There is an excellent essay up on Pambazuka by the amazing Kenyan, Kikuyu writer, Ngugi wa Thiong’o entitled “Asia in my life”. In the essay, wa Thiong’o reflects on the significant role India played in not only his life, but in anti-colonial struggles across the African continent. The essay is call for more than POC solidarity, but also South-South cooperation as he specifically mentions countries in Africa, Asia and South America and encourages us to “escape the long shadow of the ‘Age of the European Empire’.
I truly encourage everyone to head over to Pambazuka and read wa Thiong’o's essay. I hardly ever read long essays word for word online, but trust me, I read this one.
Find below my favourite “quotes” from “Asia in my life”, take them as an encouragement to read the entire essay.
Ahmed Kathrada was one of the ten defendants in the famous Rivonia trial that would lead him to Robben Island where he spent 18 years alongside Mandela and others.
The birth of Trade Union Movement in Kenya was largely the work of Gamal Pinto and Makhan Singh. Imprisoned by the Kenya colonial authorities repeatedly, Makhan Singh would never give up the task of bringing Indian and African workers together. He was the first prominent political leader to stand in a court of law and tell the British colonial state that Africans were ready to govern themselves, a heresy that earned him imprisonment and internal exile. Kapenguria is usually associated with the trial and imprisonment of Jomo Kenyatta but Makhan Singh preceded him. There have been some Indian political martyrs, the first being the Indian workers executed for treason, by the authorities in the very early days of colonial occupation. Gamal Pinto, a hero of the anti-colonial resistance, would be a prominent victim of the post-colonial negative turn in Kenyan politics. Though under a fictional name, Gamal Pinto, has been immortalized in Peter Nazareth’s novel, In a Brown Mantle one of the best literary articulations of the political drama of the transformation of African politics from the colonial to the neo-colonial.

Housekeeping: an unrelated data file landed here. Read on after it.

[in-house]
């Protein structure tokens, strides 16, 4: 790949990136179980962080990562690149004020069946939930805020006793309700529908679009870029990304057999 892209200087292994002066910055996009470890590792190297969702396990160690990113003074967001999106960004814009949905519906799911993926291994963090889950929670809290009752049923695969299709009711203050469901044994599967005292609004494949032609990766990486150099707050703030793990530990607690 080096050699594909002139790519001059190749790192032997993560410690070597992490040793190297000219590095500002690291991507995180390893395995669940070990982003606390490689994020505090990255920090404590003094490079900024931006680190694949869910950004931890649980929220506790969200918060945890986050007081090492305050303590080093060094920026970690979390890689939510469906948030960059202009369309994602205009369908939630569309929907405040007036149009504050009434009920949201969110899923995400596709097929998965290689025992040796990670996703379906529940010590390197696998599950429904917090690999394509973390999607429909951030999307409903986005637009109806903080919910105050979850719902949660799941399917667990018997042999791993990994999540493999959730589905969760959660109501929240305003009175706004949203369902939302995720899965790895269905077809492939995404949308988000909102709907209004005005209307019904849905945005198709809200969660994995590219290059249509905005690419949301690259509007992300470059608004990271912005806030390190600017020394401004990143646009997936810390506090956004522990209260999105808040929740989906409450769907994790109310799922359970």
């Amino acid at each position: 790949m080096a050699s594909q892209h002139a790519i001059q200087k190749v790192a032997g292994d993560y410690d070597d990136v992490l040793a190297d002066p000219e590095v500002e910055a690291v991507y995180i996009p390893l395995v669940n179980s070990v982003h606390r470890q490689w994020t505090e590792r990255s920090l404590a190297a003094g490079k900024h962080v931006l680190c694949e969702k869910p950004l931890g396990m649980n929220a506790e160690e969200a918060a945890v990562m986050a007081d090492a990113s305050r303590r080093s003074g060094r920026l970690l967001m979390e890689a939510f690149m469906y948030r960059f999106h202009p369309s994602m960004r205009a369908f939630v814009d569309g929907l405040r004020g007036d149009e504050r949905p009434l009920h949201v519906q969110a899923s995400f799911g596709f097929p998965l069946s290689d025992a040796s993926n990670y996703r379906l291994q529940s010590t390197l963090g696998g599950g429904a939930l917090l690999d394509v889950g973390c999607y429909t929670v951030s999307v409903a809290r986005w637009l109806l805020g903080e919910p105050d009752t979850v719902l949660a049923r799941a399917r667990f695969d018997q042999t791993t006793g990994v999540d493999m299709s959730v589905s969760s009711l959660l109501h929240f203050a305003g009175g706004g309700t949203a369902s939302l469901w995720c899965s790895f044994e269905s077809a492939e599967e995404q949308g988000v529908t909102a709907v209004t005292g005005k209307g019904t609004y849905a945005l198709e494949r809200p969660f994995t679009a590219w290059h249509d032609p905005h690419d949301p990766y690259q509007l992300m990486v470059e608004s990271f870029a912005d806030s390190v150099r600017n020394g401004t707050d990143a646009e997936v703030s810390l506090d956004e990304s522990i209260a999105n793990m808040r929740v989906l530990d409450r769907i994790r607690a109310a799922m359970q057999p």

The recent explosion of Chinese interest in African might obscure the fact that there has always been a small but significant migrant Chinese presence, in South Africa mostly, but also in Zimbabwe. Fay Chung whose grandparents migrated to Rhodesia in the 1920s became an active participant in the anti-colonial struggle, at one time running for her life into exile in Tanzania, was a big player in the founding of Zimbabwe. She founded Zimfep which invited Kamĩrĩthũ theater to Zimbabwe, a visit was scuttled by the Moi regime by simply banning the theater group and forcing one of its leaders, the late Ngũgĩ wa Mĩriĩ, to flee to Zimbabwe, and under Zimfep, launched the Zimbabwe community theatre movement1 ensuring that the continuity and expansion of the Kamĩrĩthũ spirit. Read more…